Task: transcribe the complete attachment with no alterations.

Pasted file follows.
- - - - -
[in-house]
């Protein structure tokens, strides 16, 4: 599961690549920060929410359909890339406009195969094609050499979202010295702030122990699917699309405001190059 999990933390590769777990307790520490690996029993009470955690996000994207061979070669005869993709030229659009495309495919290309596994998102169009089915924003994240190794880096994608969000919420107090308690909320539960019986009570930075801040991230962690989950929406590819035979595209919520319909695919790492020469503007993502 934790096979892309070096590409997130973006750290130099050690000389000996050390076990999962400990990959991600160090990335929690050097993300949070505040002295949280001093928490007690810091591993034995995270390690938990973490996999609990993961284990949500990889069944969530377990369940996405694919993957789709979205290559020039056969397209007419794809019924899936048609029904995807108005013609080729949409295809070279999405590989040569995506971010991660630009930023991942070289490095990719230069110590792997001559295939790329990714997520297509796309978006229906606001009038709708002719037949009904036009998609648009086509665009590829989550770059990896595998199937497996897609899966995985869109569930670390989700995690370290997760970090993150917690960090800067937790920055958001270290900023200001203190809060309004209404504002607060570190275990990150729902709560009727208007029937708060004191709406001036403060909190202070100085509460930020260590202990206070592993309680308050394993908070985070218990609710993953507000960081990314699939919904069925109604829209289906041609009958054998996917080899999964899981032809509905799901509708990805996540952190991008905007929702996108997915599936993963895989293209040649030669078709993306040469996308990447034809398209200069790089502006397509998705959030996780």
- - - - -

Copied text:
[in-house]
């Protein structure tokens, strides 16, 4: 599961690549920060929410359909890339406009195969094609050499979202010295702030122990699917699309405001190059 999990933390590769777990307790520490690996029993009470955690996000994207061979070669005869993709030229659009495309495919290309596994998102169009089915924003994240190794880096994608969000919420107090308690909320539960019986009570930075801040991230962690989950929406590819035979595209919520319909695919790492020469503007993502 934790096979892309070096590409997130973006750290130099050690000389000996050390076990999962400990990959991600160090990335929690050097993300949070505040002295949280001093928490007690810091591993034995995270390690938990973490996999609990993961284990949500990889069944969530377990369940996405694919993957789709979205290559020039056969397209007419794809019924899936048609029904995807108005013609080729949409295809070279999405590989040569995506971010991660630009930023991942070289490095990719230069110590792997001559295939790329990714997520297509796309978006229906606001009038709708002719037949009904036009998609648009086509665009590829989550770059990896595998199937497996897609899966995985869109569930670390989700995690370290997760970090993150917690960090800067937790920055958001270290900023200001203190809060309004209404504002607060570190275990990150729902709560009727208007029937708060004191709406001036403060909190202070100085509460930020260590202990206070592993309680308050394993908070985070218990609710993953507000960081990314699939919904069925109604829209289906041609009958054998996917080899999964899981032809509905799901509708990805996540952190991008905007929702996108997915599936993963895989293209040649030669078709993306040469996308990447034809398209200069790089502006397509998705959030996780």